Our annual "What's Another Year?" bulletin is a snapshot of the key legal and regulatory developments which we can expect over the course of 2024, across a range of sectors and practice areas.

Ireland has been slow to implement EU legislation designed to enable energy and climate transition, as evidenced by security of supply concerns, difficulties gaining access to the grid and extended delays in implementing the Clean Energy Package.

In 2024, the challenges arising from this failure will increase. Impact on the adequacy of our energy system will become more apparent with consequences for progress in transport, industry and buildings.

2024 is the year to implement Fit for 55, the new package of EU law for energy transition. However, the 2018/2019 Clean Energy Package is still being implemented. This will leave the State and the regulatory authority increasingly exposed to the risk of litigation, whether through actions to enforce EU law, or though climate action litigation to hold the Government to its legally enshrined commitments.

If EU energy legislation is not implemented, the Government will not meet its Climate Action Plan targets. These include that 80% of electricity consumption will come from renewable power in 2030 (see more in our summary). Ireland will also have to buy credits for failure to meet EU emissions reduction and renewable energy targets, the proceeds of which will be allocated to successful Member States to further their climate transition. It is difficult to see how, without implementing EU energy legislation, we will stay in our carbon budgets, the first of which wraps up at the end of 2025.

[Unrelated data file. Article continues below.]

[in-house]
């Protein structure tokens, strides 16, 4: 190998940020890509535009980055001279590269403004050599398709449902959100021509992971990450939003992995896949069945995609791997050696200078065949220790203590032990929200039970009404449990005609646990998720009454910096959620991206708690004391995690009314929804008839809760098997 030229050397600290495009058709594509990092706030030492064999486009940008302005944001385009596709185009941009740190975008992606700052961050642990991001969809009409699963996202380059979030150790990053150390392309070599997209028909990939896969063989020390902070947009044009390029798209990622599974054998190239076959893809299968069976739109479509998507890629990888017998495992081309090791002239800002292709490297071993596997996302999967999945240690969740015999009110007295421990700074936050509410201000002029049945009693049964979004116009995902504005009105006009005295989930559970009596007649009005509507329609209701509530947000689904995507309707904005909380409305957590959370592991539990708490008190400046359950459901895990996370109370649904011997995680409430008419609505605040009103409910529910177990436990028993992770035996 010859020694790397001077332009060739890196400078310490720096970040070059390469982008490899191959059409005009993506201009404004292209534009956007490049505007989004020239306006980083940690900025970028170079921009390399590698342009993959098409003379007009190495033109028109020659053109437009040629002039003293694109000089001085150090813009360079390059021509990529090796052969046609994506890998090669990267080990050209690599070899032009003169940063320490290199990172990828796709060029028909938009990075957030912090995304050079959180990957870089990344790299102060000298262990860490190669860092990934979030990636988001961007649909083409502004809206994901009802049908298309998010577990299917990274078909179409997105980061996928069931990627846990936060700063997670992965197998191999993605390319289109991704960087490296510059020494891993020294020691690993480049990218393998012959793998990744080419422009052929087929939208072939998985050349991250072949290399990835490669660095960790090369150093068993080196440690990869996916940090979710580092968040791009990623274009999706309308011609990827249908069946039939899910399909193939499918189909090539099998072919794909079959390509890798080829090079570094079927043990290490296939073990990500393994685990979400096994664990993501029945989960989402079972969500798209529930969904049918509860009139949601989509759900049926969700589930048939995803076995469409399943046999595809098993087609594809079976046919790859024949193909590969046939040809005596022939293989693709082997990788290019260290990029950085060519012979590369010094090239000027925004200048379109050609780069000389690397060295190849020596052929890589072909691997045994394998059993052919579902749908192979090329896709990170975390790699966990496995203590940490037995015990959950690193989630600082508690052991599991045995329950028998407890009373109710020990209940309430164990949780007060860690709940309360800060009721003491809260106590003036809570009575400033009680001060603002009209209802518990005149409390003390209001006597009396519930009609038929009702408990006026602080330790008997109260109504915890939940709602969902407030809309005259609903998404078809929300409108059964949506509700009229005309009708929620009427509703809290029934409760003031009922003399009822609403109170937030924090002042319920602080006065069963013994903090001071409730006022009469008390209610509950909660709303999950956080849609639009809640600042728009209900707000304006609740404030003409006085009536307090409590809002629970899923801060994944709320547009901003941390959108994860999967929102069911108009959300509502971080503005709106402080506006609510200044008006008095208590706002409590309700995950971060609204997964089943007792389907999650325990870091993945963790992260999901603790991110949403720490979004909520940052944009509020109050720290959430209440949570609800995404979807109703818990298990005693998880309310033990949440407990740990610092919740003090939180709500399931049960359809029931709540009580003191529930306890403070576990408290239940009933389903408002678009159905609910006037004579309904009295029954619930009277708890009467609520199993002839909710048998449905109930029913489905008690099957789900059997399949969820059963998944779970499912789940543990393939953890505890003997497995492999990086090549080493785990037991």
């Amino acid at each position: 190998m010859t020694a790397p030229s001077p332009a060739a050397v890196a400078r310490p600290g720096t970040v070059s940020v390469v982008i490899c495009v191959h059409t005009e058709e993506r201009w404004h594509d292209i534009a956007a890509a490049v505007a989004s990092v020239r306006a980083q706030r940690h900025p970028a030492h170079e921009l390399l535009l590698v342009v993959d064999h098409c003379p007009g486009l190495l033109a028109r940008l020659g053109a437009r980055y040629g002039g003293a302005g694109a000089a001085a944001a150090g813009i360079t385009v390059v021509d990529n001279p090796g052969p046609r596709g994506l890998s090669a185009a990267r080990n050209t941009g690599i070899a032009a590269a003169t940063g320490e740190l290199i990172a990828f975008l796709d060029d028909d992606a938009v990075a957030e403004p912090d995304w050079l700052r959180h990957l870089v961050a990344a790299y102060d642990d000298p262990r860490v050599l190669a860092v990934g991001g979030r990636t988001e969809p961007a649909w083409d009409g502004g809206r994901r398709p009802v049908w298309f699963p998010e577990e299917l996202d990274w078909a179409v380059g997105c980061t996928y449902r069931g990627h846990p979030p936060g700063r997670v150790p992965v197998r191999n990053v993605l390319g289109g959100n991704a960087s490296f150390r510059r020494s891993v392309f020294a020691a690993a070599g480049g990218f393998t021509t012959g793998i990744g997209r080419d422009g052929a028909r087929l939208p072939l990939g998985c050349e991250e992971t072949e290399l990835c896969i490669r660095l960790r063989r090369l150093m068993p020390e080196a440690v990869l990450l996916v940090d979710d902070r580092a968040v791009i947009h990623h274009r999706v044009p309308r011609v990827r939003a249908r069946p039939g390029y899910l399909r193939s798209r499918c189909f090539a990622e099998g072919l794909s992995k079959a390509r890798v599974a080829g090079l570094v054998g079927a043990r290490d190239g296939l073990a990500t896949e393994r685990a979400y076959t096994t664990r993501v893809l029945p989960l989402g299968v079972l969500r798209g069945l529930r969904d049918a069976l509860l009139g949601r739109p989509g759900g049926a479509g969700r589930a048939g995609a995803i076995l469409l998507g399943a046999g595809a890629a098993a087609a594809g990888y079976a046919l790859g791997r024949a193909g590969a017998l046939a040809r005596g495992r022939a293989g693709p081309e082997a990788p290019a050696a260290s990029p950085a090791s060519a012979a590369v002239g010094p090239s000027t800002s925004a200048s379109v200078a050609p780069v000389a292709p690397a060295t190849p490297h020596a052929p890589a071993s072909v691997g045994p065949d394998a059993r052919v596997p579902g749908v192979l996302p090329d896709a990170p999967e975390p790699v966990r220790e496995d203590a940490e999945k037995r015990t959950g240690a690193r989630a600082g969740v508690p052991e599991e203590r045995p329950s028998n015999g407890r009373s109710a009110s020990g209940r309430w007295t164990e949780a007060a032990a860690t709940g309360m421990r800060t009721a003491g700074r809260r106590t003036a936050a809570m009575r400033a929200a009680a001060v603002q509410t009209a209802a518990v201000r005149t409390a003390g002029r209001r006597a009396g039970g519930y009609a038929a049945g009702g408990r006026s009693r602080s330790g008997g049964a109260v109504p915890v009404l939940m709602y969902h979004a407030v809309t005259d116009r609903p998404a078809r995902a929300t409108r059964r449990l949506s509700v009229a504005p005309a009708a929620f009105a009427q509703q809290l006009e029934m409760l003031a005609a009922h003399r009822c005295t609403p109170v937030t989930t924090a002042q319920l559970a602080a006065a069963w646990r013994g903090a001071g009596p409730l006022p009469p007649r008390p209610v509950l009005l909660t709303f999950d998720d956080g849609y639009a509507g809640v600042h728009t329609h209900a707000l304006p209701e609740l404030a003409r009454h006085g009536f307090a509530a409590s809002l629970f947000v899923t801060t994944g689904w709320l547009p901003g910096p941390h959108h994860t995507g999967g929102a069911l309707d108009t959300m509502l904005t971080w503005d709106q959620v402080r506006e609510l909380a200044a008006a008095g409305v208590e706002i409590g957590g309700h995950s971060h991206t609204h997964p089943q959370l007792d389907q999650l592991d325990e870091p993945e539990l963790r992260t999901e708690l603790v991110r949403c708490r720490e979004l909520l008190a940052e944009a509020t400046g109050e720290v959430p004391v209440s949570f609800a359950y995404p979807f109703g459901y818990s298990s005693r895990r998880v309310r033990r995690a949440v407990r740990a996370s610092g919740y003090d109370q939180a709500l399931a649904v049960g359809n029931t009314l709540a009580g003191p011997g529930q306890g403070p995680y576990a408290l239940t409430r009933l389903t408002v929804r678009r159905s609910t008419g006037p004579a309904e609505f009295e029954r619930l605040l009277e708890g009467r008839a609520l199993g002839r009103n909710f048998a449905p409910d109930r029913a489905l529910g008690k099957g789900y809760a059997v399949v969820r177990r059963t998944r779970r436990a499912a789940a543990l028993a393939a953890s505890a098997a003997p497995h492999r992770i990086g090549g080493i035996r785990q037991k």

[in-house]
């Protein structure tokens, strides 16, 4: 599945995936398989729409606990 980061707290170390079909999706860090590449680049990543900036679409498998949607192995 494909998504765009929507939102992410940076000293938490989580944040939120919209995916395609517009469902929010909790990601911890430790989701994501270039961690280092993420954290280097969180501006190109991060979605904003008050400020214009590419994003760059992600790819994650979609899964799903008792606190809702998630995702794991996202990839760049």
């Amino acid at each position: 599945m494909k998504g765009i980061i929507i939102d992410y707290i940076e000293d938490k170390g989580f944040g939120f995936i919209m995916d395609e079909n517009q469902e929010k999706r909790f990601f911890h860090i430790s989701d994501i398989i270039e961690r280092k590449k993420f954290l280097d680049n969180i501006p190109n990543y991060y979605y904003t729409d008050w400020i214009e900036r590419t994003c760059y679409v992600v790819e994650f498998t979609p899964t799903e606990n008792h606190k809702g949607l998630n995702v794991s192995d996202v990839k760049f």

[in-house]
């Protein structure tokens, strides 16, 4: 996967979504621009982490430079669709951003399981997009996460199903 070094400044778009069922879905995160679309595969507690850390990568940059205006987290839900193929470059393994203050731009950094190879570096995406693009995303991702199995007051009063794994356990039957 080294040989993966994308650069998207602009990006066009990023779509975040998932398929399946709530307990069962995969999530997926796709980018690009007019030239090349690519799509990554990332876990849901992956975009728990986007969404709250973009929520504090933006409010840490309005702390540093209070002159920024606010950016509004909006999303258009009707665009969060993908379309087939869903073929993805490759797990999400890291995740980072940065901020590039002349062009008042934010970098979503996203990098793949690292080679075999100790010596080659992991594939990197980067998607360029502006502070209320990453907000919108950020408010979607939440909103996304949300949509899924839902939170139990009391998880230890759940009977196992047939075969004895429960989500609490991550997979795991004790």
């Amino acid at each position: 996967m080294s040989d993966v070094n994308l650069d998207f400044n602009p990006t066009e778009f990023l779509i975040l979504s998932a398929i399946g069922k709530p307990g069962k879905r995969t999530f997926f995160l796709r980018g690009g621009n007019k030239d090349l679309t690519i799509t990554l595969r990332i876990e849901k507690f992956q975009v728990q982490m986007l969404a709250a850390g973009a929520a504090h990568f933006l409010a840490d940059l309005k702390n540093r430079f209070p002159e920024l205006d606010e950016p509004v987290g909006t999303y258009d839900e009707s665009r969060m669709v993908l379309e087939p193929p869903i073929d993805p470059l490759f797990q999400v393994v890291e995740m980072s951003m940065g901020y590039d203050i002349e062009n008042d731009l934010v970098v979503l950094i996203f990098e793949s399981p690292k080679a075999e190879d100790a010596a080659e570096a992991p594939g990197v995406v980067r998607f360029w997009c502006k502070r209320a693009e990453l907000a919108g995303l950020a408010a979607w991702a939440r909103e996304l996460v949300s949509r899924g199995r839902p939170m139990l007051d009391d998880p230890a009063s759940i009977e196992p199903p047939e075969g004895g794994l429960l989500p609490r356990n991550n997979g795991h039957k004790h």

Our 2023 Climate Action Plan targets a fivefold increase in renewable energy capacity by 2030. This will not happen if investment in enabling infrastructure does not accelerate.

EU law contains several mechanisms to support economically efficient investment. One such mechanism seeks to apply fair allocation of risk in project development: If a Member State is not yet equipped for market-based redispatch, certain operators of generation, storage or demand response are entitled to be kept financially indifferent to being dispatched down.

Late 2023 saw this entitlement vindicated by the High Court in Ireland, which quashed the Single Electricity Market Committee's incorrect approach to its implementation. Final orders are awaited in early 2024.

Because the entitlement is subject to whether the operator's connection agreement has a guarantee of firm delivery, implementation in 2024 of the regulatory authority's new firm access methodology will also be closely watched.

We expect in early 2024 to see a new connection policy and development of the pilot project on renewable hubs.

As the EU identifies actions for the next 18 months, 2024 will be a year for the State and the regulatory authority to tackle questions around required regulatory reforms and infrastructural investments to facilitate Ireland's decarbonisation objectives.


Increasing renewable energy generation capacity fivefold will not be possible without increased grid interconnection between Ireland and its neighbours. The Minister for Environment, Climate and Communications has recognised this in the 2023 National Policy Statement on Electricity Interconnection.

The Government commits (at policy commitment five) to support a further connection to Great Britain by 2030 beyond the completion of the Greenlink Interconnector in 2024, and states that this will require engagement between stakeholders with the proposed projects that have the most realistic prospects of delivery by 2030 as soon as possible.

Concrete actions now need to be identified to give such projects a clear way forward.